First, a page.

<< by on June 7th, 2010
Here’s the start of a series on social networking privacy. I’m all about transparency, but making smart choices about your online privacy is essential. First of all, realize that whatever you put online is floating around on some database somewhere. I’m here to offer a ‘profile settings’ type approach to privacy. Read on for your Facebook guide.
Mostly everyone has heard about Facebook privacy debates. Now with simplified privacy settings, you have no excuse for accidental public disclosures of info, photos, statuses etc. Note that the privacy settings you had before the update did not change unless you specifically updated them. So you very well could still be sharing things with others, advertisers and potential employers, and have no idea.
For anyone creating a new account, the defaults are pretty open. Remember Facebook isn’t looking out for your privacy – but for their business (advertising and search deals). What would Facebook do if no one was sharing their updates with “everyone”? When I checked the defaults before the update, they were as follows.
|Everyone||Friends of Friends||Only Friends|
|Wall posts||Birthday (month, date & year)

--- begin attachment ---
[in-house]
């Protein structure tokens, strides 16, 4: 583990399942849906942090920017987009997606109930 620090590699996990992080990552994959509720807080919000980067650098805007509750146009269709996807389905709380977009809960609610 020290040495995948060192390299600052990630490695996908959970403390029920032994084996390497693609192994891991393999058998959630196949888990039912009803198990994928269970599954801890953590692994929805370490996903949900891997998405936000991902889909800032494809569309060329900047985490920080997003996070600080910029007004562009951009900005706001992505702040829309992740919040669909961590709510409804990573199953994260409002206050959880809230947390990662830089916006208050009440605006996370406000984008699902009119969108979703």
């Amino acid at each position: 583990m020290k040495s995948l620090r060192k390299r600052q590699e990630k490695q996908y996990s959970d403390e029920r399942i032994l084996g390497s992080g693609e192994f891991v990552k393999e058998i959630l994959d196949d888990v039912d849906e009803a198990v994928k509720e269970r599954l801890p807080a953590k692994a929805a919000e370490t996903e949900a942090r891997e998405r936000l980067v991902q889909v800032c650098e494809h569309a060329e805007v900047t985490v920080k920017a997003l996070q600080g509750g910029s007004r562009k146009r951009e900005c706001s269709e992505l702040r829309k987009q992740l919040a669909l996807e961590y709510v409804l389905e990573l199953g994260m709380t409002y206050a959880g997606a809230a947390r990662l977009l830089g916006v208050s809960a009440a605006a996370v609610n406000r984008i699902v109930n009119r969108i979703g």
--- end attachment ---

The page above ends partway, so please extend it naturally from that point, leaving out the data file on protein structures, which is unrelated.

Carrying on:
|Comments on Posts
|Religious and political views
|Likes and interests
|Photos and videos of me
|Family and relationship
|Wall posts by friends
|Education and work
Just a heads up – the defaults are set to email you for every notification known to man, so you’ll want to check those out. The Facebook update I mentioned earlier now provides privacy profile choices of: recommended, everyone, friends of friends, friends only or custom. You can find these by going to Account, Privacy Settings, and then reviewing the Sharing on Facebook section. Be sure to click on the view settings link under Basic Directory Information to preview your profile as a “non-friend”.
Although the update helped a bit in making privacy settings easier to manage, some very important information is still hidden. On the main Privacy page, look for Applications and Websites at the bottom left of the page. Once you click on edit your settings a few topics of much debate will be revealed: your information available to applications, your Instant Personalization options and public search settings.
Whether you’re new to Facebook, or have used it for years, take time to review your profile privacy. You wouldn’t want a status update appearing in Google search results without your knowledge, would you?
Other Posts in this series: